BAM Cultural District
Status: Under construction
|Image courtesy H3 Hardy Collaboration Architecture|
In 2000, the city drew back the curtain on its plans to develop a cultural district around the Brooklyn Academy of Music (BAM), a thriving performing arts center established in 1861.
The 6-acre master plan, conceived by Office for Metropolitan Architecture and Diller Scofidio + Renfro (who were both replaced by WORKac in 2005), called for performance venues, mixed-income housing, and ample public space. The $650 million endeavor was to be financed through public and private dollars, with BAM Local Development Corporation, a nonprofit planning group, overseeing the project.
Despite much hoopla, the district has been slow to materialize, due in large part to the recession. Only one project has come to fruition: a 2004 renovation, by Lyn Rice Architects, of the James E. Davis Arts Building, a 30,000-square-foot building for nonprofit groups. Other key components are languishing, and two projects ' a mixed-use tower by studioMDA and Behnisch Architekten and a visual and performing arts library by Ten Arquitectos ' have been shelved for now.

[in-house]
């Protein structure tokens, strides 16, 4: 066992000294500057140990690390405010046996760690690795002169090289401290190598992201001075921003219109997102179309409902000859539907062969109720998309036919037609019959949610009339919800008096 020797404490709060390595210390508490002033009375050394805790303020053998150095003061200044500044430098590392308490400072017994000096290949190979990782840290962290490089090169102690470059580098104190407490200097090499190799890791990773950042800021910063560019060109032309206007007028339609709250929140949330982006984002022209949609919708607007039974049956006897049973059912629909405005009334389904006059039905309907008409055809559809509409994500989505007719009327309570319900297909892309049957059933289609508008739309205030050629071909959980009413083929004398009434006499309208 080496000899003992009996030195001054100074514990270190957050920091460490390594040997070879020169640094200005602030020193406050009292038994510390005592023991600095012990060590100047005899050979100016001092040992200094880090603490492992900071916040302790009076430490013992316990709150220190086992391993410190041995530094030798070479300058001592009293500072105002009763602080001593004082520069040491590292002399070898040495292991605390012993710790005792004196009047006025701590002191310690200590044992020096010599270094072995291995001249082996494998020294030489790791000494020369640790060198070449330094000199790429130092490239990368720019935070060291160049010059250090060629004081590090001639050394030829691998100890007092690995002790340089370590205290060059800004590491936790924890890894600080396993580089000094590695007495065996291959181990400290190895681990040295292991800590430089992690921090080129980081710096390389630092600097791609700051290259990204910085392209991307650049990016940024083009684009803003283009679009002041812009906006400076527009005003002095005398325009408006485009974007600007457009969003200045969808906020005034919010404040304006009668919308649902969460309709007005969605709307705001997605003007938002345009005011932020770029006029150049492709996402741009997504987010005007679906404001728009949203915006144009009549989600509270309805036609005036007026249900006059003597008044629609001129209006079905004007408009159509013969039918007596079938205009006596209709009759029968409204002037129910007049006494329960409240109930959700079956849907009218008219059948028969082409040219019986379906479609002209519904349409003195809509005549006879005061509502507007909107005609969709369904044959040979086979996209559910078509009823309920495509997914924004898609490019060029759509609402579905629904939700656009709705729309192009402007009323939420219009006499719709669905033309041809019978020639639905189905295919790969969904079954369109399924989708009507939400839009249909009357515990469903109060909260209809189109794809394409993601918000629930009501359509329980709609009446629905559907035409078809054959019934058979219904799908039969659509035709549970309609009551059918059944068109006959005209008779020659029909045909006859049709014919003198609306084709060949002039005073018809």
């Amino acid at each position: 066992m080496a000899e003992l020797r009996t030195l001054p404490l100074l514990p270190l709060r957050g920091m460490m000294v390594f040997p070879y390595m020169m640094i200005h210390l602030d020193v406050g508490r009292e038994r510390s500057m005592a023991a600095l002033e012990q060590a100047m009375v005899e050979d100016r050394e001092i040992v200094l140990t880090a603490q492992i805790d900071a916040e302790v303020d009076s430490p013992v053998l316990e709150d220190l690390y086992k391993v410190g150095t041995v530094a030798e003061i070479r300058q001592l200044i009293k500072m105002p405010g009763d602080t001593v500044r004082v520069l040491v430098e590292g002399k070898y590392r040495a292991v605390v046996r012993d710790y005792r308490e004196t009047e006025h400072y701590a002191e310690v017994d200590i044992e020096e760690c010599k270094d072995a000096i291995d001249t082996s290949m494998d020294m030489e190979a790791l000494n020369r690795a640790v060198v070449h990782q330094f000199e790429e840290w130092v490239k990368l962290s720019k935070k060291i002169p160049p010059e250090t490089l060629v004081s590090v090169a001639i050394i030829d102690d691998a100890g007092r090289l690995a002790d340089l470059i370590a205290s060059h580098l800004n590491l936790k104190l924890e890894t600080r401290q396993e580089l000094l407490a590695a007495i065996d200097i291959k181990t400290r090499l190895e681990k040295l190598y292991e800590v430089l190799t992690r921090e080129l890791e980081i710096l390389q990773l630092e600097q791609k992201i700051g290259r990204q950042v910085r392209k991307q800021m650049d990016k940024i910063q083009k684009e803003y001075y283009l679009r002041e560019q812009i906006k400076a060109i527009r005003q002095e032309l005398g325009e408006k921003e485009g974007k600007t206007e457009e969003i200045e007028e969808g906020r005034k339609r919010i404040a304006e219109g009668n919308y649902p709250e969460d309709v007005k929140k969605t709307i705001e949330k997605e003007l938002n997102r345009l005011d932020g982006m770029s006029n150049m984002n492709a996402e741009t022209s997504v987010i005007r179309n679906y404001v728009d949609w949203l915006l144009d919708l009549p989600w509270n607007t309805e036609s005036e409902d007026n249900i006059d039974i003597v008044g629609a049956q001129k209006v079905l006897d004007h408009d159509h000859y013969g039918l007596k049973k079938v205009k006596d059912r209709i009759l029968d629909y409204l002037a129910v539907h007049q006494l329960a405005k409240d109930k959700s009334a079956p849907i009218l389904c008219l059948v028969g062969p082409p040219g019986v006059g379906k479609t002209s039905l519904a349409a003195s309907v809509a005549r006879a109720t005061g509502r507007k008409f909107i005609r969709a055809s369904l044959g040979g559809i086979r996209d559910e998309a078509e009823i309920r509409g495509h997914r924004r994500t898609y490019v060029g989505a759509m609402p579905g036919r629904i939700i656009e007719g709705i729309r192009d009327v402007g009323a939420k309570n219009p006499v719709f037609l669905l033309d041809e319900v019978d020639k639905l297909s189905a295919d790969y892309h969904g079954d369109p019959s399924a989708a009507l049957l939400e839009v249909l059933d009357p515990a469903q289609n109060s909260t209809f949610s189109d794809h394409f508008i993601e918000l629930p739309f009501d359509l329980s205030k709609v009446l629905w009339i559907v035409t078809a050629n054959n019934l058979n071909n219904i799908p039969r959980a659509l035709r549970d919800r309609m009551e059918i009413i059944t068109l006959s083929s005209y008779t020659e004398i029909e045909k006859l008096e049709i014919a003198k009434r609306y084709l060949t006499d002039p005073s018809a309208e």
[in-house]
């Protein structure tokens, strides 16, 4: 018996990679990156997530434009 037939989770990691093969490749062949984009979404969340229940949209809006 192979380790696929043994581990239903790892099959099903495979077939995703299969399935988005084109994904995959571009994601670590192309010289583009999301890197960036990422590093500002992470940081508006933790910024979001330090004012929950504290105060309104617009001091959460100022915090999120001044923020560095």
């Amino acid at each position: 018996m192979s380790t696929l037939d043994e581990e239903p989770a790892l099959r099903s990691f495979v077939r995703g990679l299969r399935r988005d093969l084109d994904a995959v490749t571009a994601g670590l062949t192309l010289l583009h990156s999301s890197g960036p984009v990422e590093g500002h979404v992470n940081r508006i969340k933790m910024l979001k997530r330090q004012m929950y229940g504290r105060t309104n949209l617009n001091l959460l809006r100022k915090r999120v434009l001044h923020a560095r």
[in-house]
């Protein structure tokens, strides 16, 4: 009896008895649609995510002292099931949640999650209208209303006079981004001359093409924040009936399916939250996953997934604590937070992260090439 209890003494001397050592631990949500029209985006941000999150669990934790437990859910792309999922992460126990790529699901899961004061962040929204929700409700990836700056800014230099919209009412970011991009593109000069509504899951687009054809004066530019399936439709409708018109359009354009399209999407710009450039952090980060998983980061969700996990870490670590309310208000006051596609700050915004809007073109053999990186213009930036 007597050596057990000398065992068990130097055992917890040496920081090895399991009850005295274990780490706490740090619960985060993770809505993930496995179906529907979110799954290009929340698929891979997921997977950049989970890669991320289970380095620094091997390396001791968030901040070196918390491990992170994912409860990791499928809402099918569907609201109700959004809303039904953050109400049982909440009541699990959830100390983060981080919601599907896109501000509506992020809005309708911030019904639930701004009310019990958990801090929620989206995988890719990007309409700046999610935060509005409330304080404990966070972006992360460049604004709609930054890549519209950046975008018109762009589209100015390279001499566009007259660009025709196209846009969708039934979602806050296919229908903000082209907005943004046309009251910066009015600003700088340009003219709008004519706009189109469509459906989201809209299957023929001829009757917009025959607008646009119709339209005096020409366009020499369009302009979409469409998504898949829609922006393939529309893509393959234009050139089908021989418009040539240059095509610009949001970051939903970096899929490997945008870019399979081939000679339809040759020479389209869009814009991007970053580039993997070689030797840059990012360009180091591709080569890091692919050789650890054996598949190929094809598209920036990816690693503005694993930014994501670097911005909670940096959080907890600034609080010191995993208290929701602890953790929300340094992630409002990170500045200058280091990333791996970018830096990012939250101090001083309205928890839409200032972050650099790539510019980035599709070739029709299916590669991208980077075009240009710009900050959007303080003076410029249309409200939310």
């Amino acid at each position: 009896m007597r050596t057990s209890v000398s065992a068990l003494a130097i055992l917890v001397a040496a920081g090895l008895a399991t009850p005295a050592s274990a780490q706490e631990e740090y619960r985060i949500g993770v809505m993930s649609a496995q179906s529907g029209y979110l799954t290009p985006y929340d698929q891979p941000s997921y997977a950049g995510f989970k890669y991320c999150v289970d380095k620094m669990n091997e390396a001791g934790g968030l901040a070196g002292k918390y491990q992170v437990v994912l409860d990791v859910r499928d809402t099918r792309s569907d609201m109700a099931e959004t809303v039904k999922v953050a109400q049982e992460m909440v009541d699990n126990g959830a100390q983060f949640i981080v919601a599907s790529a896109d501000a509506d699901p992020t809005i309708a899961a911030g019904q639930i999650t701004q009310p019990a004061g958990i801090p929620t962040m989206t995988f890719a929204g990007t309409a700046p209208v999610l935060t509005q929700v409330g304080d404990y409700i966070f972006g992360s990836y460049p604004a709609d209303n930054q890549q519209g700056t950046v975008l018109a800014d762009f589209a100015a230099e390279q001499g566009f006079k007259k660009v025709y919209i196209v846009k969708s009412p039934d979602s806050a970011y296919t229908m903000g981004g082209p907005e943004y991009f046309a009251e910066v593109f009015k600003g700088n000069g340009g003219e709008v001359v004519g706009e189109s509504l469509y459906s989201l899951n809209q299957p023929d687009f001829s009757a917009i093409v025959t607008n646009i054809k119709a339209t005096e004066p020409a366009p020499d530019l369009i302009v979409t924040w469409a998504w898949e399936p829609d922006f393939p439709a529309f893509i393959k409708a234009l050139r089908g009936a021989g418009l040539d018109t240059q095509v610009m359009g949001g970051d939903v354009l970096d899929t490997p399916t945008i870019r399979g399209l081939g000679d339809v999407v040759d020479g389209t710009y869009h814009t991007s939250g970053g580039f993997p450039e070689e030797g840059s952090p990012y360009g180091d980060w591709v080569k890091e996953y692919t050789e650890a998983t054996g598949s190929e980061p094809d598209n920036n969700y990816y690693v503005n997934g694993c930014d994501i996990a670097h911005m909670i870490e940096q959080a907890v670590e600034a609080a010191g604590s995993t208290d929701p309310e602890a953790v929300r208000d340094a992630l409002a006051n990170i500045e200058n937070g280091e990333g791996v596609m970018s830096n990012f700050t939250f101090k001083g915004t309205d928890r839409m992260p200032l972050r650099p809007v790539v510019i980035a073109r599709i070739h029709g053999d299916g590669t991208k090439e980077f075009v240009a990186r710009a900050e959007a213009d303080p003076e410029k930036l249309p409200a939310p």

Yet supporters continue to push forward. The city has committed $100 million in capital funding, and, in 2006, it shifted control of the development to the Downtown Brooklyn Partnership, an organization created by the Bloomberg administration. Two major projects are finally under way. In the spring of 2010, renovation work began on the Richard B. Fisher Building, a former Salvation Army headquarters that will be transformed into a 263-seat theater; the $52 million project, designed by H3 Hardy Collaboration Architecture, is slated to wrap up in 2012.
And this past June, construction started on the Theatre for a New Audience (pictured above), a new, 30,000-square-foot venue dedicated to Shakespearean and classical works. H3 Hardy is leading the design (Frank Gehry initially was involved but stepped down in 2009). Other projects in the pipeline include an arts plaza by Ken Smith Landscape Architect and a renovation, led by Leeser Architecture, of the vacant Strand Theater. Despite this recent activity, the BAM Cultural District is still years away from its big debut.